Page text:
The constitution provides that everybody has the right to fair labor practices (Poolman, 1985). The provision of fair labor practices has become very factorial and influential especially in the labor legislation. South African law grants legislative safety for employees subjected to unjust labor practices from their employers relating to promotions. This protection dealing with unfair labor practices and unfair dismissal is found in chapter VIII of the South African Labor Relations Act 66 of 1995. Conversely, since 1979, the notion of unfair labor practices has received a range of amendments when it was first introduced (Cheadle, 2002).

In most workplaces, from the manufacturing sector, the transport sector and the financial sector, issues of unfair labor practices, denials of employee’s rights and refusal to grant workers the freedom to choose their own unions have attracted a lot of debate for years. In all these sectors, several cases of workers’ victimization and abuses have been reported. This is because of unscrupulous employer’s greed for maximization of profits resorting to denial of rights and unfair labor practices to their employees.

The LRA recognizes a range of employment practices regarded as unfair. Succeeding in a claim, an employee needs to justify that the unfair allegations fall within the description of unfair labor practice provided by the Labor Relations Act 66/1995. It defines an unfair labor practice as an act considered unfair or exception arising from the relations between the employee and the employer in particular occasions.

In determining unfairness of a work practice, the English legislation states that it must be determined whether the employer reasonably or unreasonably acted in treating the conduct in question as adequate to merit a dismissal (Benjamin, 1990). This is to be determined in conformity with the case substantial merits and equity. An examination is required in determining the employer’s reasonableness in believing that the employee committed the assumed misconduct; whether the adopted procedure was reasonable in the circumstances; and the rationality of the imposed penalty.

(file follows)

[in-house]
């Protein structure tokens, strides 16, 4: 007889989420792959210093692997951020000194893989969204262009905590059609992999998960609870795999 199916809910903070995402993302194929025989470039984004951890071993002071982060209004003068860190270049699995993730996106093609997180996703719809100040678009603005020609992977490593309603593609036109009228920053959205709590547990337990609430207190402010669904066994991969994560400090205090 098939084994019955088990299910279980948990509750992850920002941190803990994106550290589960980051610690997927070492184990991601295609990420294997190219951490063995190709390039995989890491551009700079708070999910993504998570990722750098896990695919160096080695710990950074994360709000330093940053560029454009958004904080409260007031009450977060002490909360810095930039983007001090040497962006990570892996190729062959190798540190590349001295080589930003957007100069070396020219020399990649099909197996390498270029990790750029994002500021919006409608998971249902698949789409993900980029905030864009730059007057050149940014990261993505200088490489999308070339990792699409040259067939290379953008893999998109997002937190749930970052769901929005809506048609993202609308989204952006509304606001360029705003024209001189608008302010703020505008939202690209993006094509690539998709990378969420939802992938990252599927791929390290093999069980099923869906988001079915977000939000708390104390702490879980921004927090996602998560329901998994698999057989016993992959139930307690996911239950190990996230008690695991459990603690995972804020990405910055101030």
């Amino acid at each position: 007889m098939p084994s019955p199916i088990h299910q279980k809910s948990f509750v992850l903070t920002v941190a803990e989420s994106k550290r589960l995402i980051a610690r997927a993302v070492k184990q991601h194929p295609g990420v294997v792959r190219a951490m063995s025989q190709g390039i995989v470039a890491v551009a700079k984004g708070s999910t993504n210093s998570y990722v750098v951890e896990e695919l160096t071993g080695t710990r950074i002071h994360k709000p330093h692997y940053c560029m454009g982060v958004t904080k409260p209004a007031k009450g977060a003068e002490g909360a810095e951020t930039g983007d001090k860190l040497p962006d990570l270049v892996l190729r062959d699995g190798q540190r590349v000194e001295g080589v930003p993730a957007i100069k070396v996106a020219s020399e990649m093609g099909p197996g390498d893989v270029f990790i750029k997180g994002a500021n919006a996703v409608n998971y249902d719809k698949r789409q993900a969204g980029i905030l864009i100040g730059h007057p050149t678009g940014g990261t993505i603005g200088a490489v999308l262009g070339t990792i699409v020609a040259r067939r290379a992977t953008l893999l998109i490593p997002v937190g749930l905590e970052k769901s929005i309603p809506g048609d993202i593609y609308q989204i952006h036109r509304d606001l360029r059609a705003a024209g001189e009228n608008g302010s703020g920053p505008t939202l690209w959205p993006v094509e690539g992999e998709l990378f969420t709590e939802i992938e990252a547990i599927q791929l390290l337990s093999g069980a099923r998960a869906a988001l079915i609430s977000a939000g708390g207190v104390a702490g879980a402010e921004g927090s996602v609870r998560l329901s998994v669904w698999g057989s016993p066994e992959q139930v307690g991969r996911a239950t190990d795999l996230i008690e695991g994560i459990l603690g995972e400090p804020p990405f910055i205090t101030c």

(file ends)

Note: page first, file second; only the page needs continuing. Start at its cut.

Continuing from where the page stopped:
The Industrial Court in Lefu v Western Areas Gold Mining Co followed this approach. The details of the case are as follows: the Company dismissed 205 employees for either partaking or inciting in a riot in its mine (Lefu v Western Areas Gold Mining Co, 1985). The employer did suffer huge financial losses as the riot resulted in nine deaths. Since the enquiry process would have taken at least five days, the employer did not hold any disciplinary enquiry as this would have meant housing those alleged of offences in its hostels. Moreover, it felt that dismissing them would ease the extremely emotional state of affairs created in the workplace.

The employees dismissed held their innocence proving that they had not committed any offence placed upon them. The court ruled that the employer (company) had committed an unfair labor practice. In reaching its verdict, it relied on the English law with Ferodo V R Barnes approval (Lefu v Western Areas Gold Mining Co, 1985). The court’s decision was that it was unnecessary to enquire whether an offence was committed. It should rather bediscussed whether there were reasonable grounds for the employees committing the offence at the time of dismissal. The dismissal was found to be unfair in this case. This constitutes an unfair labor practice.

In conclusion, decisions by courts that have attempted giving substance to the constitutional right to just labor practices point out that it is an indefinite notion incapable of being defined and, more so, the overriding principle ought to be fairness. The earlier decisions reached by Industrial Courts provide sufficient precedents to help courts decide what really constitutes fairness in the circumstance of unfair labor practices. Consideration of the effect of the employer’s conduct to employees is of paramount significance, and the effects should be evaluated beside the probable validation of the conduct of the employer.

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